Summer 2019 looks like being the summer of the tech IPO as many internet based services are lining up to go public, and sell shares in their vision to the public. Vying for your hard earned cash is ride sharing app Lyft, possibly also it’s better known rival Uber, Pinterest and Airbnb are also rumoured to be considering a public float. Also in the running are Beyond Meat, PagerDuty, Postmates, Slack, Zoom, Bumble, Cloudflare, CrowdStrike, Grail, Health Catalyst, Medallia, Palantir, Peloton, Robinhood, and The We Company, and before you ask, I haven’t heard of most of them either, but they all want your money, and we are talking multi billions here, and almost all of them share one thing in common, none have turned a cent in profit to date. So what’s the deal?
An IPO (initial public offering) is a process whereby a company issues shares, and makes them available, at a predetermined price, to allow anyone who wants them to buy a share in your business. Aside from the obvious attractions or making their invariably youthful founders into instant billionaires, the idea is to bring in a mountain of cash to turn your baby from a neat idea into a global infrastructure by investing the shareholder cash back into the business. Many of these tech startups rely on scale, and market dominance for their success. The gamble is that you pile billions into building a dominant business and hope that before your capital runs dry, your business is large enough to grab enough customers to stem the losses, and turn into a profit. It’s called cash burn.
The chances are that in the fullness of time there is only going to be one ride sharing taxi app, will it be Lyft? Will it be Uber,? Will it be Google or someone none of us have heard of yet? Your guess is as good as mine, but there are long queues of people ready to place collective multi billion dollar bets on the outcome. Somebody is going to back the winner, most aren’t. Until recently, most of the start up capital has been provided by well informed venture capital, wealthy institutions or individuals who understand the risks, and have deep enough pockets to live with the loss if you back the wrong horse. Public IPOs are showing signs of enticing ‘normal’ investors, to pile their savings into these ventures, inflating a bubble that is storing up potential problems for a lot of people who can’t afford to lose. It’s a story as old as history, whether your ancestors were buying plots of land with the hope that there was oil, or gold underneath it, to backing a railroad company, motor manufacturer or telephone service, when we see a glimpse of the future, or smell a future profit people are willing to shut down their logic circuits and allow optimism to rule over realism. With the internet still in its infancy, and with ultra rapid 5G services launching for the first time last month it is likely that new ideas and technologies that will change our lives in a handful of years currently only exist in the minds of a few genius’ and chancers and the possibilities are intoxicating as we enter a new world every bit as game changing as the white heat of the industrial revolution, or the early decades of last century.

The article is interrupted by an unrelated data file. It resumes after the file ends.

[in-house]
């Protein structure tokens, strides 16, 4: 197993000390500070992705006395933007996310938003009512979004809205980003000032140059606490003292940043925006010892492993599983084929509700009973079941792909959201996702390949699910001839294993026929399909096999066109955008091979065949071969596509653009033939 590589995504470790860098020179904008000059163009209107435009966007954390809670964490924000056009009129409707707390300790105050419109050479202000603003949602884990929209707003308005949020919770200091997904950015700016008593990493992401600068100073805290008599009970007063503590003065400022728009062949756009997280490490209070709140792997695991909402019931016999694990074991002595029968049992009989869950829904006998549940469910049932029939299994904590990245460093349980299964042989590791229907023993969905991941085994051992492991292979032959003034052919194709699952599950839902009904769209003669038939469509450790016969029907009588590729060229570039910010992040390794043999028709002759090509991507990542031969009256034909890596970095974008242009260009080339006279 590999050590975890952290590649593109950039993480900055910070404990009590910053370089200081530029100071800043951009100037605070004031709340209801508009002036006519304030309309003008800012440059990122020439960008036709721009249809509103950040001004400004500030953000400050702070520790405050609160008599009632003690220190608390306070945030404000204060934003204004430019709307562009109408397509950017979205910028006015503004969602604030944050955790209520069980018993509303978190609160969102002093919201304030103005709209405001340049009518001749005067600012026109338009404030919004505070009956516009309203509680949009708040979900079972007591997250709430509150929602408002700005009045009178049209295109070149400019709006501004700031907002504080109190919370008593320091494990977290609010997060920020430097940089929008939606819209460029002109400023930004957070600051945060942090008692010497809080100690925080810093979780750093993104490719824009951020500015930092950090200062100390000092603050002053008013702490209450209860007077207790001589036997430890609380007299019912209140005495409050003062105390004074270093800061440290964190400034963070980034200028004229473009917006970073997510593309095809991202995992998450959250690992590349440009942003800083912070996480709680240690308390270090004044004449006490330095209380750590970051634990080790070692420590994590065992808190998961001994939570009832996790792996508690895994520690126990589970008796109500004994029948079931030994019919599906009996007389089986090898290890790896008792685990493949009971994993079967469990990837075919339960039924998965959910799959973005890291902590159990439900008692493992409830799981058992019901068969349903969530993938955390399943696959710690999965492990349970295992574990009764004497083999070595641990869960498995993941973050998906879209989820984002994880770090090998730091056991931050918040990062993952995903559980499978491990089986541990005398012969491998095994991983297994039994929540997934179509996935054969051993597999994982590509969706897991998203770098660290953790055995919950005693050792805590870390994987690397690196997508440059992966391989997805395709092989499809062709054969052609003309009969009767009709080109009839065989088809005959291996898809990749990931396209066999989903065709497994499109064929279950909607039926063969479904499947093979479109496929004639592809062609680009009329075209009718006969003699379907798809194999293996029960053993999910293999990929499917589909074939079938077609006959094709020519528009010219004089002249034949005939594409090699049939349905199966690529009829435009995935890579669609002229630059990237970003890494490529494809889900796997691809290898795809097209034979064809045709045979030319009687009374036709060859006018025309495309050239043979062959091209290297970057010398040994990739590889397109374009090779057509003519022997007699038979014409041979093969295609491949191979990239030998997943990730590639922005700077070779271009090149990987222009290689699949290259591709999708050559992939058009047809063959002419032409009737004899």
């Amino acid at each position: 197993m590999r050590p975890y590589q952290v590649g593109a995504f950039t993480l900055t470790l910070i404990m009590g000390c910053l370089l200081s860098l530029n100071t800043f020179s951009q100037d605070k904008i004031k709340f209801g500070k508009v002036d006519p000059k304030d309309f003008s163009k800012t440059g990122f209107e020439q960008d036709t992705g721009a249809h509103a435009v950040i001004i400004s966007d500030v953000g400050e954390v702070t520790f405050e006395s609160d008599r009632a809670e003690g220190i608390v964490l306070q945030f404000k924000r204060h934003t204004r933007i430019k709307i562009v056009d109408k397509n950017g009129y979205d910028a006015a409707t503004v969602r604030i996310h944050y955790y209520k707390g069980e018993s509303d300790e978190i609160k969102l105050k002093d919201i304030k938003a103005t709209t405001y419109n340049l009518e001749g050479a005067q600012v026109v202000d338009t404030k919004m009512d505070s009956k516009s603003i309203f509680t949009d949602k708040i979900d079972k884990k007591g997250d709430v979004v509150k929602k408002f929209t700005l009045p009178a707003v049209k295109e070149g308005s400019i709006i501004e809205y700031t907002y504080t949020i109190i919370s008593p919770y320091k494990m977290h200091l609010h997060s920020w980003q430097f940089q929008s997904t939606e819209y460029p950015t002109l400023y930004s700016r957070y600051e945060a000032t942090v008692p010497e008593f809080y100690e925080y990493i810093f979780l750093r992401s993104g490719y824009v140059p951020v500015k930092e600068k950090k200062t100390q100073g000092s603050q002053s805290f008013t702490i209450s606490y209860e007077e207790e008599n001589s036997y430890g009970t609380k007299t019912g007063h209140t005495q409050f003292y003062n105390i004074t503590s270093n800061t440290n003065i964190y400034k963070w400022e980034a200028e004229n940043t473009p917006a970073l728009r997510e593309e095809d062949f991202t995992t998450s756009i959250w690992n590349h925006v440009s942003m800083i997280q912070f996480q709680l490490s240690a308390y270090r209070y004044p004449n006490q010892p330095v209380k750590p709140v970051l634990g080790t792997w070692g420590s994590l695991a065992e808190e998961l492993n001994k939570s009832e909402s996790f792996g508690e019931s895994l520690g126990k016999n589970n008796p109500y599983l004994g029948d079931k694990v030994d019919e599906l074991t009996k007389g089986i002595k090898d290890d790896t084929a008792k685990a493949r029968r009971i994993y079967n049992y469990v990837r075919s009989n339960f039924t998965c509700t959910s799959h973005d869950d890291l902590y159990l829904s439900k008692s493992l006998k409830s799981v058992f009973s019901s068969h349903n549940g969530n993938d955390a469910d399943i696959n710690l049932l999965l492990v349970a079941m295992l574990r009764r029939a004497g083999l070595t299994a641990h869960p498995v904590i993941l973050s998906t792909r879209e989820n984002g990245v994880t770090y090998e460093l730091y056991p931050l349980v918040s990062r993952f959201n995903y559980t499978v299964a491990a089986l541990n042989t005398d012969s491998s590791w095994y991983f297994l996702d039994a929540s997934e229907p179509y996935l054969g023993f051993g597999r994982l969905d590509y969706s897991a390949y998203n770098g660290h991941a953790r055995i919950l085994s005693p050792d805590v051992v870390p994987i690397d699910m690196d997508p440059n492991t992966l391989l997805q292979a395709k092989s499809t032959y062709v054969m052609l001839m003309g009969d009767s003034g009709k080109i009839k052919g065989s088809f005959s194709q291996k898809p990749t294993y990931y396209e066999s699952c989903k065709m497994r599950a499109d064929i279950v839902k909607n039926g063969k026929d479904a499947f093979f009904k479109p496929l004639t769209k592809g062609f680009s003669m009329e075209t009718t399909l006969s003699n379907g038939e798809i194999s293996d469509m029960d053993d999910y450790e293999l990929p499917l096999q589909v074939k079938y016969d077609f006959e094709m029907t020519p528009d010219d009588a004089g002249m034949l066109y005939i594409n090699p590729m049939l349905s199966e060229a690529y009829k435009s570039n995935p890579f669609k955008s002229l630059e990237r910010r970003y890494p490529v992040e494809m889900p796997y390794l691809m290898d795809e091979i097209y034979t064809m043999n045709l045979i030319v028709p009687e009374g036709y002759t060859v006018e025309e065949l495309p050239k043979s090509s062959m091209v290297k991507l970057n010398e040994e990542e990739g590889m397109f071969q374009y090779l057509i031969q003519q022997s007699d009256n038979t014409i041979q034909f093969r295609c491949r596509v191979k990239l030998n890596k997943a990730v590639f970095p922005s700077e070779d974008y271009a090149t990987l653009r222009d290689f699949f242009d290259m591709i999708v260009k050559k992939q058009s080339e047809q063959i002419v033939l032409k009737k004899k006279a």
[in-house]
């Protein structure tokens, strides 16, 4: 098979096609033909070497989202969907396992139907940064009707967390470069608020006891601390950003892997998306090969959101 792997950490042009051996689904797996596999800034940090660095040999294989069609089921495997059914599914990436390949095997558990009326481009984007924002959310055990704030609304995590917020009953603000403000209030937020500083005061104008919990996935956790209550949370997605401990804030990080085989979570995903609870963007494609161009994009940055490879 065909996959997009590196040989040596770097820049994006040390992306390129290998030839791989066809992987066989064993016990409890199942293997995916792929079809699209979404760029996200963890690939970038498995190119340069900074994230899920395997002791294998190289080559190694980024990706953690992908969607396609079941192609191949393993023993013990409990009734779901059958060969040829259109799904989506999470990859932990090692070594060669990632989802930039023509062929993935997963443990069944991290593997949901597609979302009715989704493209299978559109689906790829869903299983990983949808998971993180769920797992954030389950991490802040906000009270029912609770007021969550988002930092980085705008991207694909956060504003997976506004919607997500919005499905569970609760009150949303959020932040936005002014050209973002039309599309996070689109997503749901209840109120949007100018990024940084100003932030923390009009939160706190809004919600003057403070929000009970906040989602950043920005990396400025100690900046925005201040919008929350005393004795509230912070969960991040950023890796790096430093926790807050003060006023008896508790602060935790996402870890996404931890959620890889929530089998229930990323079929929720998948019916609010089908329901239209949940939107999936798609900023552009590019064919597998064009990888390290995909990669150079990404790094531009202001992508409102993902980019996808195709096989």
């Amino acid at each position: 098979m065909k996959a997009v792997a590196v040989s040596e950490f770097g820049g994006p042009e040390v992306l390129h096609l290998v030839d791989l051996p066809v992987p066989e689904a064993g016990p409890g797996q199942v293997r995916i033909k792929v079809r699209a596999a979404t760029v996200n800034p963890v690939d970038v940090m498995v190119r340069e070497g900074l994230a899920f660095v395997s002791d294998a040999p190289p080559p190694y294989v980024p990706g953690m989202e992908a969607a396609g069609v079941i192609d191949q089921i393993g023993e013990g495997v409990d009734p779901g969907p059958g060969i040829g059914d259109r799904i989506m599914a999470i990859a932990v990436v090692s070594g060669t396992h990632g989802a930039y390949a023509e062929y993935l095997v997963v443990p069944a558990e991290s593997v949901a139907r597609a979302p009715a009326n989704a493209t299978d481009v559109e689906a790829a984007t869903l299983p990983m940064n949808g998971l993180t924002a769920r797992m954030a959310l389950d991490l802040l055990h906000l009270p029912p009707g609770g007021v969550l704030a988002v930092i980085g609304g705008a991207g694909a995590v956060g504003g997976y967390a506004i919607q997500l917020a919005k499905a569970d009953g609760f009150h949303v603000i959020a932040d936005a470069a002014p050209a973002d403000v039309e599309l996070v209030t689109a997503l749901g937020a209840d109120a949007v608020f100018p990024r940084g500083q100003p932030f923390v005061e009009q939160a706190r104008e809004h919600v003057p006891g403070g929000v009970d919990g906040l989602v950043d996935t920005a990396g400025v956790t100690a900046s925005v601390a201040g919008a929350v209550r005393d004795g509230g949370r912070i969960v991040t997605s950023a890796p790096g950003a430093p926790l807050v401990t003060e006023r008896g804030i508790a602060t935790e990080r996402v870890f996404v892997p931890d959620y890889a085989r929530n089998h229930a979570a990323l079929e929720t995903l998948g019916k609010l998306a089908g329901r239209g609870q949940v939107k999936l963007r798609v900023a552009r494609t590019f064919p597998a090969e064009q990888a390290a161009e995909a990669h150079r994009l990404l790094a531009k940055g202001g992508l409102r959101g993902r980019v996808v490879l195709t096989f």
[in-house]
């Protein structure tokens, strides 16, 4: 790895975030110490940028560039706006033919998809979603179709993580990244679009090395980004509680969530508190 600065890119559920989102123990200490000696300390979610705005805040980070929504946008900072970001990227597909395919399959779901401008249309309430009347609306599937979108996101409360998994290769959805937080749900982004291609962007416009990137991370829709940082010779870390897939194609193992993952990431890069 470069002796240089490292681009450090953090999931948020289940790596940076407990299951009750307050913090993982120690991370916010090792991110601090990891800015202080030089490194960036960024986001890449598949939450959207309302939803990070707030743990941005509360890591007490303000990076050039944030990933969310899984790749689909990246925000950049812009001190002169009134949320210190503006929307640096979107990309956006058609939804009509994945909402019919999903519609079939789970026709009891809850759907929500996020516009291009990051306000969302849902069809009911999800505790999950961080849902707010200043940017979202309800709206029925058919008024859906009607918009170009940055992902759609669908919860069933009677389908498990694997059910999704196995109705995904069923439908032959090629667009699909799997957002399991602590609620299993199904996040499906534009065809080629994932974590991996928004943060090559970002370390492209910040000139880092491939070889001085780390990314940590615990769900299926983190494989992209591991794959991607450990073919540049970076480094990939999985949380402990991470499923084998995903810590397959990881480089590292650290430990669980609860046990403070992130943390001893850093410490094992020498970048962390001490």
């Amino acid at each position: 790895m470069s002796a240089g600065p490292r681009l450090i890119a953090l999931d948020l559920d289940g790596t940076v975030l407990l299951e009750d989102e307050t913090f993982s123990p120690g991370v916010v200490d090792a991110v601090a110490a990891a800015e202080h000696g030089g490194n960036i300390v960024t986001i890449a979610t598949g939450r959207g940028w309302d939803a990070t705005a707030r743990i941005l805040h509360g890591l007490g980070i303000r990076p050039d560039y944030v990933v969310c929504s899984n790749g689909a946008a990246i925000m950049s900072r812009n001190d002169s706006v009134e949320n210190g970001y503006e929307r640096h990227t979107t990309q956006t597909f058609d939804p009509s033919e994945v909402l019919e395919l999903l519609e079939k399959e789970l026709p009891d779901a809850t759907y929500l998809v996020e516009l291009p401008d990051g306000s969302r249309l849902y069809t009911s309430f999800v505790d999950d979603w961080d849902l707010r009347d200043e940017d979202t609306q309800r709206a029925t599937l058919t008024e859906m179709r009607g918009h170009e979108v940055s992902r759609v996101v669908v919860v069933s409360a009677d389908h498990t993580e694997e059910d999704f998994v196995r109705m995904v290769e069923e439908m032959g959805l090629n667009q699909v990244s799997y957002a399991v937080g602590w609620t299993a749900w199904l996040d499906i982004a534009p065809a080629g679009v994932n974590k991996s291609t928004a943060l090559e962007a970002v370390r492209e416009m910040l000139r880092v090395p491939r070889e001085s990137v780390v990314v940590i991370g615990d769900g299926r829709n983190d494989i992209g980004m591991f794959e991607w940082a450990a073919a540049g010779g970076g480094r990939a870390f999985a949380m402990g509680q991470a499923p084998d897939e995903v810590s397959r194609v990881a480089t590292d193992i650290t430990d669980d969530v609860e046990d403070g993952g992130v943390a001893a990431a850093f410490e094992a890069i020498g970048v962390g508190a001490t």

History has a knack of remembering the winners in the race for dominance, we have all heard of the Rockefellers, Gettys, Bill Gates, Alexander Graham Bell, Henry Ford, and the rest but history also is adept at very quickly forgetting the many many more who were second to the prize. We are in just such a time right now, the new dotcom bubble may just be inflating right now, and if you aren’t careful it might be doing it with your money.
Contrary to popular myth, fortune does not always favour the brave. Be careful out there.
By Phill McCoffers